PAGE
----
The screenplay is co-written by Jane Goldman, who would later do a sterling job of adapting The Woman in Black for Hammer. Unfortunately, and in spite of this prestige, things don't get off to a very good start.

The opening act of Stardust is a very televisual affair: It's very common for fantasy films to set up a sleepy home which our heroes eventually leave to go on their journey - Privet Drive, Hobbiton and so forth. But with Wall we don't get a sense of scale or of anything magical lurking just around the corner. It feels, in other words, a little too small and ordinary. This televisual feel is exacerbated by the casting. Mark Heap, Julian Rhind-Tutt and Adam Buxton are all very talented comic actors, but their scenes feel more like a bizarre Channel 4 sitcom than a full-blown fantasy epic.

The main cast fall victim to this too, with Charlie Cox struggling to shake off his performance in Bleak House and taking a long time to bed in as our hero. Aside from its creaky, televisual opening, the narrative of Stardust is rather ramshackle.

While The Lord of the Rings saw multiple plot strands growing out of the central journey of the fellowship, this film juggles up to four competing strands from the outset: Tristan's journey with Yvaine, the witches' hunt for the star, Tristan's mother being held prisoner by another witch, and the brothers fighting for the crown. This is probably the result of compression on the part of Goldman and Vaughn, and while all the sub-plots do eventually come together, for a lot of the running time we're confused as to whom the main focus should be.

Like many fantasy films of the period, Stardust does contain some derivative touches. Ian McKellen's narration is a clear attempt to capture the gravitas that he and Cate Blanchett lent to The Lord of the Rings, but it is largely perfuctory to the storytelling and not as well-written as the speeches in Peter Jackson's films. The central dynamic between Tristan and Yvaine is like Starman with the genders reversed, so that now it is a male protagonist helping to familiarise a female alien with how the world works.

Other touches, such as the goat being turned into a man, find the film settling for fantasy convention in itself rather than trying to put its own distinctive stamp on it. If we approach Stardust is a deadly-serious fantasy epic, it will end up falling short of our expectations. Even though it boasts the same certificate as The Lord of the Rings, it's written more consciously with a family audience in mind and thereby lacks some of Tolkien's compelling darkness. But if we view it in a broader sense, as a more modest fantasy romance with comedy elements, it gradually begins to make sense and eventually comes through with the goods.

Even with all its narrative shortcomings, the film is very funny from start to finish. After a while the gallery of British talent stops being distracting as Vaughn allows each of them to play to their strengths; even Ricky Gervais' cameo is pretty good fun. The physical humour is well-executed, the bitching between the central couple is believable, and the whole film has a playful, mischievous quality which prevents any of its mythology from sounding po-faced.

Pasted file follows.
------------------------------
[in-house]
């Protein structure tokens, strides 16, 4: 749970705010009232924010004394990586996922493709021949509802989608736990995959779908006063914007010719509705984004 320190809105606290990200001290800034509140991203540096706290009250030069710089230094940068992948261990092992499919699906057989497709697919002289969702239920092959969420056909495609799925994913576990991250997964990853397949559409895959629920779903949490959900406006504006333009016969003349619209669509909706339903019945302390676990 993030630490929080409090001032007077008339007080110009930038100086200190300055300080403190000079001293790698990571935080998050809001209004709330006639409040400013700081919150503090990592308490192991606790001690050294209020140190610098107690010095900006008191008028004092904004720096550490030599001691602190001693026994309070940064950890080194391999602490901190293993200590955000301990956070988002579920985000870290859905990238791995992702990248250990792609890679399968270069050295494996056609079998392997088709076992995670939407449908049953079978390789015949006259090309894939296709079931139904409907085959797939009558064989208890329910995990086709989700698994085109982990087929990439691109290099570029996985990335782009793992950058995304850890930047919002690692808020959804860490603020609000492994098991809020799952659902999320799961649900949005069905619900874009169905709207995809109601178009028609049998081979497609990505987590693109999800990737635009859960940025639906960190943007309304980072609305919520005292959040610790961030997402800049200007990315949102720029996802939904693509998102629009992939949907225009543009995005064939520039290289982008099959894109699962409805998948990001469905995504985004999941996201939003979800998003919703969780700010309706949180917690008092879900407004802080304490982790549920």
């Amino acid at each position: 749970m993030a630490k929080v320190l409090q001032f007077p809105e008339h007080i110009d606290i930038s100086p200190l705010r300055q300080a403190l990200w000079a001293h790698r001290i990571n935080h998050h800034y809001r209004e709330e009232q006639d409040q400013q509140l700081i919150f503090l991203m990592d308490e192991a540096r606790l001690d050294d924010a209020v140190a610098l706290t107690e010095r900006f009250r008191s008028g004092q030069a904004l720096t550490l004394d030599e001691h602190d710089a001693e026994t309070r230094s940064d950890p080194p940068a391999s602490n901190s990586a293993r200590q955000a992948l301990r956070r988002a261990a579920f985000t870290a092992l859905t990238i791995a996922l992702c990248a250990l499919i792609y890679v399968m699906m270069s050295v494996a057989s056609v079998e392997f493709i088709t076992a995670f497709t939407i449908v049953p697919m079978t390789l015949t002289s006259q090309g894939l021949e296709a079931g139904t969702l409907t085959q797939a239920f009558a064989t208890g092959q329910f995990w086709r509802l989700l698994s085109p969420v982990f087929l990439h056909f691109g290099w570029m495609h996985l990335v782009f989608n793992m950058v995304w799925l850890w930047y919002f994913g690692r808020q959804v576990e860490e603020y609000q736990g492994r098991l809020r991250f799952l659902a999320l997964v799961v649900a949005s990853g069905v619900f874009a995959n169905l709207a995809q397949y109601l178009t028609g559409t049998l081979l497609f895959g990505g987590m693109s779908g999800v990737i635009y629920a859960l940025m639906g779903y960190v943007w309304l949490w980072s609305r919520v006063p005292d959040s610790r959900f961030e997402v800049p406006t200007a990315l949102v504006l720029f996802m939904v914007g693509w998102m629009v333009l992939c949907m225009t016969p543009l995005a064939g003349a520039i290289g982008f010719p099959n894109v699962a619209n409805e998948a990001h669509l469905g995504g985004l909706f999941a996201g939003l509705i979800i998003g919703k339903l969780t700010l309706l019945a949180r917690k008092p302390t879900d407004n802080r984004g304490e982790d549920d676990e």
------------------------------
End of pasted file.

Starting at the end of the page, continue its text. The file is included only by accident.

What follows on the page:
The real highlight in this regard, however, is De Niro. He's been parodying himself in various ways since the lates, with his roles in Meet The Parents and Analyse This among others sending up either his meticulous preparation or the kinds of roles he has gravitated towards. Captain Shakespeare is a man who wishes to appear tough and macho for his men, but who secretly dresses in drag and is altogether rather charming.


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It's an endearing characterisation, and the can-can scene is one of the funniest moments. As the humour builds and finds its feet, so too does the power of the central romance. For all its fantasy trappings, Stardust is ultimately a film about finding love in unexpected places, with both protagonists having a degree of naivety or innocence about them. Tristan is naive having never set foot outside of Wall, while Yvaine has seen mankind suffer and flourish from afar but never been close enough to completely understand them.


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Their relationship is the meeting of two worlds in understanding and harmony, and the final act is very heartwarming. The screenwriters deserve credit in this regard for maintaining the agency of the female characters, something which fantasy cinema has often struggled to do. Yvaine may spend much of her time trying to escape imprisonment, but she is ultimately resourceful and independent, and ends up saving Tristan's life. Likewise, Pfeiffer's witch is cunning, ambitious and strives to get what she wants under her own steam rather than expecting others to do it for her.

This makes the final confrontation between the two more potent and gives the film something of a unique identity. Stardust is a very enjoyable family fantasy which compensates for its shaky start with a growing sense of heart and a lot of good-natured laughter. It's hardly the most ground-breaking or original work, nor is it a candidate for the best Gaiman adaptation. But it deserves a lot of praise for the elements which do come together, and which result in a film which is genuinely for everyone.

Just watched this again for the th time this time on blu ray and it again is just an amazingly fun movie!! Directed my Matthew Vaughn Kick-Ass , it is one of my all time favorites. What do stars do? All around great movie!! More Top Movies Trailers Forums. Apocalypse Better Call Saul: Season 4 Castle Rock: Season 1 The Deuce: Season 2 Fear the Walking Dead: Season 3 The Walking Dead: View All Videos 1.

View All Photos The sleepy English village of Wall is so named for the cobblestone wall that has, for eons, kept the villagers safely apart form the supernatural parallel universe that lies just on the other side. It is here that young Tristan Thorne makes a wild-eyed promise to the prettiest girl in the village, whose heart he hopes to win: Now, in order to make good on his promise, Tristan will have to cross the forbidden wall, and enter a mysterious kingdom lit by unending magic and unfolding legends.